Imagine you are in the middle of a long meeting where you’ve been presented with what seems like mountains of new information. Your colleague is called upon to give a report, and he reads long, jargon-filled bullet points verbatim off of a PowerPoint slide. You can barely stay awake, let alone stay focussed on the presentation. This story probably sounds all too familiar to you, but professional presentations don’t have to be this way!
The most powerful presentations are the ones that tell a story. While facts and data are essential parts of a professional presentation, they are not particularly persuasive or engaging. Our minds become overloaded if we are required to process too much complex information, but we can easily understand and remember stories. Research shows that our brains produce the stress hormone cortisol during the tense moments of a story, which allows us to focus better. While facts and bullet points activate the language centres of the brain, stories engage the parts of the brain that we would use if we were experiencing the events described. A well-crafted story is also much more likely to evoke emotion and inspire action than facts alone. When planning your next presentation, try telling a story to keep your audience engaged.
The first step to crafting a story is to determine your purpose. What are you trying to accomplish with this presentation? Whether you want to persuade your audience, educate them, or teach them a new skill, your purpose will become the core of your story. Then you’ll want to establish your characters and setting. Keep your descriptions of your characters to a minimum and focus on their actions. Incorporate as many sensory details as possible to engage different parts of the brain. Most importantly, make sure you have a beginning, middle, and end - all stories must have these three elements.
The beginning of your story should describe life as it is and introduce a problem the audience can relate to. This will help you build rapport and open the minds of your audience. Your problem should intensify in the middle of the story, creating tension and increasing interest. The end should connect to your purpose and allow it to save the day. If your ending is inspiring, the audience will see your purpose as a call to action rather than a burdensome to-do list, since a happy ending will trigger the release of dopamine, making your audience feel hopeful and optimistic.
There’s no need for your story to be complex and full of unnecessary detail - simple stories with easy-to-understand language tend to be the most effective, since your audience will be able to focus on the events more easily. And, to get the maximum emotional response from your audience, the tension of your story should lie between what is (the status quo) and what could be (your purpose or call to action). Your story will reveal the path to a new mindset or a better way of doing things.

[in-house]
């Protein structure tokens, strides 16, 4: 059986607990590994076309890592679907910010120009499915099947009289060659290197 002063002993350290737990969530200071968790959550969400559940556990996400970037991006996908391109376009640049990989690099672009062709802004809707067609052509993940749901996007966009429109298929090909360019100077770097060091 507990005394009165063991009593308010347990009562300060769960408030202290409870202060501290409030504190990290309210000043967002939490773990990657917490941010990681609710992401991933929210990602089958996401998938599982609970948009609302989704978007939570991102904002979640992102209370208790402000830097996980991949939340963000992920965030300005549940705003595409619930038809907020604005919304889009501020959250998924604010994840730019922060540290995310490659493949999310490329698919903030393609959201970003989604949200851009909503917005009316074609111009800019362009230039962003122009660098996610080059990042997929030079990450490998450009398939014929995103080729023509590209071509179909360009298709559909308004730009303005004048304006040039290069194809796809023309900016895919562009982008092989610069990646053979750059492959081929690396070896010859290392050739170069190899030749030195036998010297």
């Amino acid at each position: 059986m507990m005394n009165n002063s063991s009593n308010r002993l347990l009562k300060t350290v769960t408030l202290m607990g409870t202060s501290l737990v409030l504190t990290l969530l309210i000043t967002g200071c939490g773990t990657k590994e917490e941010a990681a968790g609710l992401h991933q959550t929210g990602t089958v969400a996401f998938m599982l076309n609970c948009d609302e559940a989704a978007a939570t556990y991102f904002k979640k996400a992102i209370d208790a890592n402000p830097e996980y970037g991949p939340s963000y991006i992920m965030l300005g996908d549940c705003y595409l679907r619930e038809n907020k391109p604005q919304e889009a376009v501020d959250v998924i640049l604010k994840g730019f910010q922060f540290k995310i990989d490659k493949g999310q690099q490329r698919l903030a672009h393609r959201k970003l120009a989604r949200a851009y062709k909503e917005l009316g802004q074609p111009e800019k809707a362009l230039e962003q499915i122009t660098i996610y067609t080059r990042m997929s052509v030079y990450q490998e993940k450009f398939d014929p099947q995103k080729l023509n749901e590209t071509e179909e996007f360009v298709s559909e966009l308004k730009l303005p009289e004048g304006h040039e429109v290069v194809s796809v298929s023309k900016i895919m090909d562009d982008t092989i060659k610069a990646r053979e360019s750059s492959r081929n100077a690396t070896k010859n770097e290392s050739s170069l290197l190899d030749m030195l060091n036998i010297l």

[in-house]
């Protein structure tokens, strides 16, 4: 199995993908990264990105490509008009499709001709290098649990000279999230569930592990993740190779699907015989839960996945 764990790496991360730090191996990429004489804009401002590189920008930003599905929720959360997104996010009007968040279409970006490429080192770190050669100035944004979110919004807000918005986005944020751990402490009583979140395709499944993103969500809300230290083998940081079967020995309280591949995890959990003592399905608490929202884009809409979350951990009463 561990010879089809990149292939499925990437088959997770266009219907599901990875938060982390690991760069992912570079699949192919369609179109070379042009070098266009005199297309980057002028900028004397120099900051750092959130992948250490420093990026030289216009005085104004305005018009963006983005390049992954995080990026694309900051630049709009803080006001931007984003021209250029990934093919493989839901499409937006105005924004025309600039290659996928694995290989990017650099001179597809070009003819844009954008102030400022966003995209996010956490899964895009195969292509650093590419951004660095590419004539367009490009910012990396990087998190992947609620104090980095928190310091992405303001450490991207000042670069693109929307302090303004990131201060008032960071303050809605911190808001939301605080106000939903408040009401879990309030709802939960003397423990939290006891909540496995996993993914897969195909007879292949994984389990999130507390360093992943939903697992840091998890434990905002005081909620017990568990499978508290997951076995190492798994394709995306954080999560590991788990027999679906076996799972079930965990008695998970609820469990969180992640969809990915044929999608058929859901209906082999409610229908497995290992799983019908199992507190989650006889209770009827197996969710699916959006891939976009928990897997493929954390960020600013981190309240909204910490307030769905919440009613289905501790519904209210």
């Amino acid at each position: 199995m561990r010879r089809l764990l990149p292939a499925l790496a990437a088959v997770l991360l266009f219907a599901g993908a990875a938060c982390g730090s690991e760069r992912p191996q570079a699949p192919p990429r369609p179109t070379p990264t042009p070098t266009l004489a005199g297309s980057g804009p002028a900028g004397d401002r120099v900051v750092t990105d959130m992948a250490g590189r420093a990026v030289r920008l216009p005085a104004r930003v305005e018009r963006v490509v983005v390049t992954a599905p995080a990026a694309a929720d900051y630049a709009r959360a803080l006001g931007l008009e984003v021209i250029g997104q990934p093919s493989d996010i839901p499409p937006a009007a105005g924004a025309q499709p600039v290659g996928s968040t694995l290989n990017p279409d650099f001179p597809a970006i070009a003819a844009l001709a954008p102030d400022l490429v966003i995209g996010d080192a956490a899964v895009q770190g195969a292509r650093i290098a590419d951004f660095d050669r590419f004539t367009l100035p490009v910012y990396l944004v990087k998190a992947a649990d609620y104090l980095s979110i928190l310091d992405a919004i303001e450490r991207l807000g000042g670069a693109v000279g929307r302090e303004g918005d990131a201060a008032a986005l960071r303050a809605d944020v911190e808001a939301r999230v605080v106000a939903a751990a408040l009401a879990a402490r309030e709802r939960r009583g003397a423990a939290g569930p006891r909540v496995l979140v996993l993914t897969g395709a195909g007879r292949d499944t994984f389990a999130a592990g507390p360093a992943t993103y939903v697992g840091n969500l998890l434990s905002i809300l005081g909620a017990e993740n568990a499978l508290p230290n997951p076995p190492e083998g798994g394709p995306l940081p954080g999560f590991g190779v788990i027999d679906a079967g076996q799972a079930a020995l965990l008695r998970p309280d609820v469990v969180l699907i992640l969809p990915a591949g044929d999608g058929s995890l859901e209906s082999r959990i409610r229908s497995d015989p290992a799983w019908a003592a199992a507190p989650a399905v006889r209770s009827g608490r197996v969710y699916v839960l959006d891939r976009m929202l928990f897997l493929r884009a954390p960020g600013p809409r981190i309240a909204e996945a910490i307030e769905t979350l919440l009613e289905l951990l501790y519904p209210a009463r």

Even if you’re presenting statistics and figures, you can still find a way to tell a story and engage your audience. For example, Nick Pittom explains global wealth inequality by turning facts and figures into a conversational narrative:
In his famous TED talk, Hans Rosling presents data on myths about the developing world through telling a story about teaching an undergraduate course on the subject. He then brings the data itself to life through an exciting and entertaining narration:
In fact, TED talks are a great place to look if you need inspiration. For a more in-depth explanation of how to craft a story for your presentation, check out this video from Nancy Duarte:
Let’s go back to the boardroom from the beginning of this blog post. Instead of your coworker being called upon, you’re given the floor. It’s up to you to inform and inspire your colleagues. Tell them a story, and you’ll have them on your side in no time. As Nancy Duarte says, stories are a powerful container of information. Engage your colleagues and get them talking about your presentations around the water cooler. Aim for your presentations to be described as, "interesting," "fascinating," and "amazing." We all have many stories to tell. Use yours during presentations and your entire company will benefit.